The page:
October 11, 2011

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Tech Trends from the NAR Conference: Part 7 – Social Networking


Welcome to the final installment of our series on the top technology trends emerging from last month’s NAR Conference in San Diego.

In previous installments we looked at the rise of mobile access, low cost agent sites, video and virtual tours, the importance of local information, distribution to multiple portals, and most recently, the use of SMS and email based yard signs.

In this final installment we look at the continuing rise of social media and whether it really makes a difference to realtors.

One thing that stood out at the NAR Conference was the constant promotion of social media as an advertising tool for realtors with the words “Facebook” and “Twitter” being uttered at every second booth. Many of the providers there had the ability to syndicate the realtor’s listings to Facebook and Twitter and the often talked about it as if it was the next coming of Jesus. However, the question still remains: do Facebook and Twitter deliver true value to the realtor?

There is no question that Facebook, Twitter, MySpace and so on are used by millions of people around the world. They have embedded themselves into the psyche of the modern Internet user. Around the world (and especially in the US), realtors are signing up to these services in their droves, building Facebook pages and opening Twitter accounts. They are following each other on Twitter and accumulating friends on their Facebook accounts at a great rate of knots.

However, I am yet to be convinced that this activity is actually generating any significant business. I have heard of the odd sale that may have originated from these channels but I am not sure that it is any more than a branding exercise.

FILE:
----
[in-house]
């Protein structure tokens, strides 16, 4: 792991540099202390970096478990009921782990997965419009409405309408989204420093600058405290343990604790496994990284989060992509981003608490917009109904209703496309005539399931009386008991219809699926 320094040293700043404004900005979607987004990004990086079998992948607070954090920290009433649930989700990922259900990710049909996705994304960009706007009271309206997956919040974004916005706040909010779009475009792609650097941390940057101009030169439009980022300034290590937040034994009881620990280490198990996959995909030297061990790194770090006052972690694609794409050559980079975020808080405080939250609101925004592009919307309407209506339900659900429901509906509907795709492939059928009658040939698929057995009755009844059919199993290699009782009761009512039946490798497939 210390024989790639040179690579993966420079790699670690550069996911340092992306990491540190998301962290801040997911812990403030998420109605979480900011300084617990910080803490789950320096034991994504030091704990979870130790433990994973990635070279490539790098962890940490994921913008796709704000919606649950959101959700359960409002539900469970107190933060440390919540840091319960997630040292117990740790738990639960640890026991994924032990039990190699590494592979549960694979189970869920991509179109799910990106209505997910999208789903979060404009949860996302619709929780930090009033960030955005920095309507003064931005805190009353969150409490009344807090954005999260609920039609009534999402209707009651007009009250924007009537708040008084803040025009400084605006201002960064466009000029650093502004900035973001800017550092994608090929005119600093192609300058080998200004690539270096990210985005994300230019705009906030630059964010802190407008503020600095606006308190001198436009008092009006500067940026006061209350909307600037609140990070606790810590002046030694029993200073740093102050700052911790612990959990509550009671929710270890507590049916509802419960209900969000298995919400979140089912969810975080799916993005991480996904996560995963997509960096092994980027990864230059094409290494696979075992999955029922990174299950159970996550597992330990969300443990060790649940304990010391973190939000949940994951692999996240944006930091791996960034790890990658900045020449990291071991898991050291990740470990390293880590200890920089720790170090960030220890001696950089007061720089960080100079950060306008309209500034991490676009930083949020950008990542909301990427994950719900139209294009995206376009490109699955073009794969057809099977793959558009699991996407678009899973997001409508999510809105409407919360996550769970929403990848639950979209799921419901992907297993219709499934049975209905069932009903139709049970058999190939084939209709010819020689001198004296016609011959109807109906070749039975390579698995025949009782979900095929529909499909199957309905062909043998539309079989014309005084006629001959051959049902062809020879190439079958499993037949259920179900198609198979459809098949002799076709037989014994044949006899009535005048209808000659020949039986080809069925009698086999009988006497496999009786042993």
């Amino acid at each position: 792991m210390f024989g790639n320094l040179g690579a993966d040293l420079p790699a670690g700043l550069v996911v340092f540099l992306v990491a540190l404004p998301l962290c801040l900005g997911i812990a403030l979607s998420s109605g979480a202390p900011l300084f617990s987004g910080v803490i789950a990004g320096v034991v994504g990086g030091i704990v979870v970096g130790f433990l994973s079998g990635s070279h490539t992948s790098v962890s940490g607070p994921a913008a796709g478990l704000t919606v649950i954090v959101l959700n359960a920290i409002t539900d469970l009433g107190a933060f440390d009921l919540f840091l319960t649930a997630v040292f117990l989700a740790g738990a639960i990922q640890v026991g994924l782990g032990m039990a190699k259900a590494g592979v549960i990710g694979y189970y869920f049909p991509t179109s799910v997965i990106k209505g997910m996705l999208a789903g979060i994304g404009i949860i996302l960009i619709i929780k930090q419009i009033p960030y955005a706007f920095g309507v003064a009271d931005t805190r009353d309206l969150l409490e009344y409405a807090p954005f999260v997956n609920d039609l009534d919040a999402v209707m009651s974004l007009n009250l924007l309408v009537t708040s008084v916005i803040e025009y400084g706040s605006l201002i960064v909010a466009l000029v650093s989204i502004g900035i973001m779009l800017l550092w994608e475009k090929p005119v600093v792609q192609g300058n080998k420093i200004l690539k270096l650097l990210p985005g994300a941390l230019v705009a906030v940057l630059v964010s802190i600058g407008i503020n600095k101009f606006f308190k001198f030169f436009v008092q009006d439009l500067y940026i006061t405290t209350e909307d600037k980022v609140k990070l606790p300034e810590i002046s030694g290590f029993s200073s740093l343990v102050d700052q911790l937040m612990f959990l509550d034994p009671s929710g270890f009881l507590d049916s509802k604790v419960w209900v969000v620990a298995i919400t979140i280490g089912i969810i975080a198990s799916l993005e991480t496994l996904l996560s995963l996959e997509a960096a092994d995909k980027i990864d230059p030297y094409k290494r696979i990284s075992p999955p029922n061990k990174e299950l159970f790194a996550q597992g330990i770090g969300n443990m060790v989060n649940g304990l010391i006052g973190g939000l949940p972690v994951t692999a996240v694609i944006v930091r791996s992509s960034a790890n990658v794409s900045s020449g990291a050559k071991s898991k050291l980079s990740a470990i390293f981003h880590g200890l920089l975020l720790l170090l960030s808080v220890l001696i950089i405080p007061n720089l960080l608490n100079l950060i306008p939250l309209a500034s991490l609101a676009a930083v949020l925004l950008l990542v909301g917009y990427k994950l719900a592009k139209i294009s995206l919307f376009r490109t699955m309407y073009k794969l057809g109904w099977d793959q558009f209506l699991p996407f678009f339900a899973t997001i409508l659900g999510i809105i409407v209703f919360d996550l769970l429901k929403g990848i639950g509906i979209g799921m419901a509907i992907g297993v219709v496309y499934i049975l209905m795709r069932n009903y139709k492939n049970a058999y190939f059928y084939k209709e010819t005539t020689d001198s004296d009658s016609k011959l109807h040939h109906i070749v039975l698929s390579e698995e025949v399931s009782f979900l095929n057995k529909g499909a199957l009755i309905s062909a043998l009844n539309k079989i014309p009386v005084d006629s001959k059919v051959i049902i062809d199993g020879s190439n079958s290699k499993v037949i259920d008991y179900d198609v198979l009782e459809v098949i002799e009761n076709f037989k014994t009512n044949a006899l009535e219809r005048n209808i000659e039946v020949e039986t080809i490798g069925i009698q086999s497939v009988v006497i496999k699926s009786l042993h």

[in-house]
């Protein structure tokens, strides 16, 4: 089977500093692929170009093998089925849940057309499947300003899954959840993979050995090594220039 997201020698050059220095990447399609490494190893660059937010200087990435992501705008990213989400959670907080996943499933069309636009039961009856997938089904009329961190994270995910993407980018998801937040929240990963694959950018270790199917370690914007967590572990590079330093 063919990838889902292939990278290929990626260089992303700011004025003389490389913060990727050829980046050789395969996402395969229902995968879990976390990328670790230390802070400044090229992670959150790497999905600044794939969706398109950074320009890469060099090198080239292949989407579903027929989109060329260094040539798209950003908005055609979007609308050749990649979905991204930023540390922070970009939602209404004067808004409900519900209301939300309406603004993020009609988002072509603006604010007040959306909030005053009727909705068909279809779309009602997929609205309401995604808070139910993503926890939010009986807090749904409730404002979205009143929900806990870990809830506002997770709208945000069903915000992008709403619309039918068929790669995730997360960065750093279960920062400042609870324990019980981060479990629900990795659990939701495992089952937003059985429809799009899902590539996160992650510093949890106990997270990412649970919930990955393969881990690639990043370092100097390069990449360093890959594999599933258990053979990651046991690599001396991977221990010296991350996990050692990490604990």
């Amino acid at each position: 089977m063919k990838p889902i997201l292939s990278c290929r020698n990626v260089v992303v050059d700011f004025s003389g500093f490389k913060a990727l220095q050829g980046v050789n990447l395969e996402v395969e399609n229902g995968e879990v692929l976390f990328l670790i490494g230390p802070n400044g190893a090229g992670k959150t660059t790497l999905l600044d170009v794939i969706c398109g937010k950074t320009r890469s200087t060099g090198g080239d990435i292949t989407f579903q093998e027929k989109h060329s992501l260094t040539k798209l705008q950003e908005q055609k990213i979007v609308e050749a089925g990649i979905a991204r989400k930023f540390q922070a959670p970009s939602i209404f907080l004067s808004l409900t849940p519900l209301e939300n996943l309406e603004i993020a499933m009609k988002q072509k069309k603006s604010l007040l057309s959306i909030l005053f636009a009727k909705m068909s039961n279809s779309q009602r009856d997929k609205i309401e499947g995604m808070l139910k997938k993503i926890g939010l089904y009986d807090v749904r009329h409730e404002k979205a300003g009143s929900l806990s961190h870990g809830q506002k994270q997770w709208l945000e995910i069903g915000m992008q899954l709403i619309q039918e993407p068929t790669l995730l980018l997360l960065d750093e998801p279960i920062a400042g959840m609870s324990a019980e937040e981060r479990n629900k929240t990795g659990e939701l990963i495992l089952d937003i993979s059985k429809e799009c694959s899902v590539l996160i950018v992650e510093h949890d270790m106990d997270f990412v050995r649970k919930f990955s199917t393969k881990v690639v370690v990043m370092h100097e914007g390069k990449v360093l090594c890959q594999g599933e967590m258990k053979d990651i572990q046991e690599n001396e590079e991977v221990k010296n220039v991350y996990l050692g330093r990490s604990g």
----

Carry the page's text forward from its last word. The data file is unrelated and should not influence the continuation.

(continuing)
These sites work on the basic principle that people want to link to each other – on Facebook it is about befriending and on Twitter it is about following. The question that arises is: how many buyers and sellers actually want to follow or befriend a realtor? My guess is not many.

I suspect that the real advantage of having a presence on these social media sites is to impress the buyer or seller and to be seen as “keeping up with the Joneses”. Many buyers and sellers are now Internet savvy (perhaps more than the realtor) and having a social media presence is likely to give them confidence that the realtor is also Internet savvy.

If I were a realtor I would have a Facebook, Twitter, and MySpace presence as part of my overall marketing campaign.


Related posts:

  1. Tech Trends from the NAR Conference: Part 4 – Local Information
  2. Tech Trends from the NAR Conference: Part 5 – Distribution to Multiple Portals
  3. Tech Trends from the NAR Conference: Part 6 – SMS and Email Yard Signs
  4. Technology Trends from the NAR Conference: Part 3 – Low Cost Agent Sites
  5. Technology Trends from the NAR Conference: Part 1 – Mobile Internet
  6. Technology Trends from the NAR Conference: Part 2 – Video and Virtual Tours
  7. Social Networking Raises Questions
  8. Challenges and Opportunities on the Social Web
  9. Golden Rules for Social Media ROI
  10. Report Reveals Gaps in Aussie Social Media Use


  1. Geoff Cramer says:

    Great piece… I think that one benefit to social networking for realtors that is often overlooked is that many users are starting to use Facebook and twitter especially as a way to hear offers from companies and professionals OTHER than e-mail.

    Consumers are unsubscribing from e-mail lists, and instead following their favorite shops, restaurants and professionals on social networks, since they know that the offers will be limited to a quick 140 characters, rather than a huge email clogging up their inbox.

    We are launching a new service at Inman’s REConnect NYC in Jan called SocialMadeSimple, which is a site designed specifically for real estate and mortgage professionals to simplify social networking by combining accounts, and providing reminders and content.

    Check it out, http://www.socialmadesimple.com and enter to becoming on of our beta users for free.

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